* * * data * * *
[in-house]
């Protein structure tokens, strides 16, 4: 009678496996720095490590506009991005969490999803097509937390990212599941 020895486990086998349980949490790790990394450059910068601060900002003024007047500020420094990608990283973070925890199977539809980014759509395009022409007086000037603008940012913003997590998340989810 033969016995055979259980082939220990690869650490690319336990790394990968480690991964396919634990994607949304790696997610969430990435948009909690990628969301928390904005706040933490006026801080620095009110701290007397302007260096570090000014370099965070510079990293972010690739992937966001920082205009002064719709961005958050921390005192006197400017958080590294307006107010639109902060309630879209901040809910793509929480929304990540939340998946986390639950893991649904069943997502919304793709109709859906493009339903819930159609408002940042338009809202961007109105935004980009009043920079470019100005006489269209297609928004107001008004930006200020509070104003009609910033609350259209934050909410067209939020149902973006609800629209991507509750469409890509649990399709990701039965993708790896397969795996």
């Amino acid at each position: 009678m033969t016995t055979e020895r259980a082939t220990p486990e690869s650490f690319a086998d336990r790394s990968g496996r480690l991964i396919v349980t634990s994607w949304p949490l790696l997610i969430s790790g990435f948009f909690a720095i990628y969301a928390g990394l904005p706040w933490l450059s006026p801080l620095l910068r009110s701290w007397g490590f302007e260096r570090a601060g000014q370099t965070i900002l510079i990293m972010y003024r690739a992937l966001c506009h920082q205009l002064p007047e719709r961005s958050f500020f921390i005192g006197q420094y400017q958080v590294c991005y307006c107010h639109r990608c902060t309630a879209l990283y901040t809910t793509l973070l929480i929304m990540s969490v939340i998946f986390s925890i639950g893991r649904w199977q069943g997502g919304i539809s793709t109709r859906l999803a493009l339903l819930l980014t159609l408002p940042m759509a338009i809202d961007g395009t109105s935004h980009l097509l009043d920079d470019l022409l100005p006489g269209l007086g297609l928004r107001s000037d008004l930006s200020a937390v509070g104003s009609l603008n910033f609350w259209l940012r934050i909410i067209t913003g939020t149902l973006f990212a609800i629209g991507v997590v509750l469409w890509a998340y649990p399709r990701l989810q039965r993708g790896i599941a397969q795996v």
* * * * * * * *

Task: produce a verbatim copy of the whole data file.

[in-house]
């Protein structure tokens, strides 16, 4: 009678496996720095490590506009991005969490999803097509937390990212599941 020895486990086998349980949490790790990394450059910068601060900002003024007047500020420094990608990283973070925890199977539809980014759509395009022409007086000037603008940012913003997590998340989810 033969016995055979259980082939220990690869650490690319336990790394990968480690991964396919634990994607949304790696997610969430990435948009909690990628969301928390904005706040933490006026801080620095009110701290007397302007260096570090000014370099965070510079990293972010690739992937966001920082205009002064719709961005958050921390005192006197400017958080590294307006107010639109902060309630879209901040809910793509929480929304990540939340998946986390639950893991649904069943997502919304793709109709859906493009339903819930159609408002940042338009809202961007109105935004980009009043920079470019100005006489269209297609928004107001008004930006200020509070104003009609910033609350259209934050909410067209939020149902973006609800629209991507509750469409890509649990399709990701039965993708790896397969795996």
């Amino acid at each position: 009678m033969t016995t055979e020895r259980a082939t220990p486990e690869s650490f690319a086998d336990r790394s990968g496996r480690l991964i396919v349980t634990s994607w949304p949490l790696l997610i969430s790790g990435f948009f909690a720095i990628y969301a928390g990394l904005p706040w933490l450059s006026p801080l620095l910068r009110s701290w007397g490590f302007e260096r570090a601060g000014q370099t965070i900002l510079i990293m972010y003024r690739a992937l966001c506009h920082q205009l002064p007047e719709r961005s958050f500020f921390i005192g006197q420094y400017q958080v590294c991005y307006c107010h639109r990608c902060t309630a879209l990283y901040t809910t793509l973070l929480i929304m990540s969490v939340i998946f986390s925890i639950g893991r649904w199977q069943g997502g919304i539809s793709t109709r859906l999803a493009l339903l819930l980014t159609l408002p940042m759509a338009i809202d961007g395009t109105s935004h980009l097509l009043d920079d470019l022409l100005p006489g269209l007086g297609l928004r107001s000037d008004l930006s200020a937390v509070g104003s009609l603008n910033f609350w259209l940012r934050i909410i067209t913003g939020t149902l973006f990212a609800i629209g991507v997590v509750l469409w890509a998340y649990p399709r990701l989810q039965r993708g790896i599941a397969q795996v």